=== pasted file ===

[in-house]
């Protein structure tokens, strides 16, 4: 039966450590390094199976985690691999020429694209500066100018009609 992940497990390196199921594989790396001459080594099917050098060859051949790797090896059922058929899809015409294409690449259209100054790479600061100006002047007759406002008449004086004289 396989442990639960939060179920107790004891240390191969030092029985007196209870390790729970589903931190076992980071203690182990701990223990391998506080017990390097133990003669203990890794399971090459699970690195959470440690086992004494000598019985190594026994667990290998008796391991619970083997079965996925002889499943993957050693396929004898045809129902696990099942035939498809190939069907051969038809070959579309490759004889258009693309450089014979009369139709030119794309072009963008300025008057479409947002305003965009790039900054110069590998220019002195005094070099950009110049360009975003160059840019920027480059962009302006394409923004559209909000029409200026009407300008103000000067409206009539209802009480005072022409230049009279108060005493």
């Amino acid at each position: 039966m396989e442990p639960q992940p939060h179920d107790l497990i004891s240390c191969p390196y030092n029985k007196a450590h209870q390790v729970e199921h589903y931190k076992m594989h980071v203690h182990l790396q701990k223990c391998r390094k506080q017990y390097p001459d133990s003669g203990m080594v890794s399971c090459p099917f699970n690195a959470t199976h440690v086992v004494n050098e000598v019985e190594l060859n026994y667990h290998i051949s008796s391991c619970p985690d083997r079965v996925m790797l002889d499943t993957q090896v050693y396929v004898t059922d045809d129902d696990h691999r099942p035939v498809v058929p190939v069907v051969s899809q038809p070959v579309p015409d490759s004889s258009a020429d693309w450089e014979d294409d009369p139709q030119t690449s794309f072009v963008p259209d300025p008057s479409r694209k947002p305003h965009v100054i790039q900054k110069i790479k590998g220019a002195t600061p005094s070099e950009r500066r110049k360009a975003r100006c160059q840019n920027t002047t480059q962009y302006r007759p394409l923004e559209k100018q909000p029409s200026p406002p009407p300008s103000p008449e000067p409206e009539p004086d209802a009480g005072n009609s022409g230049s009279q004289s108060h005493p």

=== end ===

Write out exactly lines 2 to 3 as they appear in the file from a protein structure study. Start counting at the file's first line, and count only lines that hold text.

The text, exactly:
């Protein structure tokens, strides 16, 4: 039966450590390094199976985690691999020429694209500066100018009609 992940497990390196199921594989790396001459080594099917050098060859051949790797090896059922058929899809015409294409690449259209100054790479600061100006002047007759406002008449004086004289 396989442990639960939060179920107790004891240390191969030092029985007196209870390790729970589903931190076992980071203690182990701990223990391998506080017990390097133990003669203990890794399971090459699970690195959470440690086992004494000598019985190594026994667990290998008796391991619970083997079965996925002889499943993957050693396929004898045809129902696990099942035939498809190939069907051969038809070959579309490759004889258009693309450089014979009369139709030119794309072009963008300025008057479409947002305003965009790039900054110069590998220019002195005094070099950009110049360009975003160059840019920027480059962009302006394409923004559209909000029409200026009407300008103000000067409206009539209802009480005072022409230049009279108060005493």
């Amino acid at each position: 039966m396989e442990p639960q992940p939060h179920d107790l497990i004891s240390c191969p390196y030092n029985k007196a450590h209870q390790v729970e199921h589903y931190k076992m594989h980071v203690h182990l790396q701990k223990c391998r390094k506080q017990y390097p001459d133990s003669g203990m080594v890794s399971c090459p099917f699970n690195a959470t199976h440690v086992v004494n050098e000598v019985e190594l060859n026994y667990h290998i051949s008796s391991c619970p985690d083997r079965v996925m790797l002889d499943t993957q090896v050693y396929v004898t059922d045809d129902d696990h691999r099942p035939v498809v058929p190939v069907v051969s899809q038809p070959v579309p015409d490759s004889s258009a020429d693309w450089e014979d294409d009369p139709q030119t690449s794309f072009v963008p259209d300025p008057s479409r694209k947002p305003h965009v100054i790039q900054k110069i790479k590998g220019a002195t600061p005094s070099e950009r500066r110049k360009a975003r100006c160059q840019n920027t002047t480059q962009y302006r007759p394409l923004e559209k100018q909000p029409s200026p406002p009407p300008s103000p008449e000067p409206e009539p004086d209802a009480g005072n009609s022409g230049s009279q004289s108060h005493p």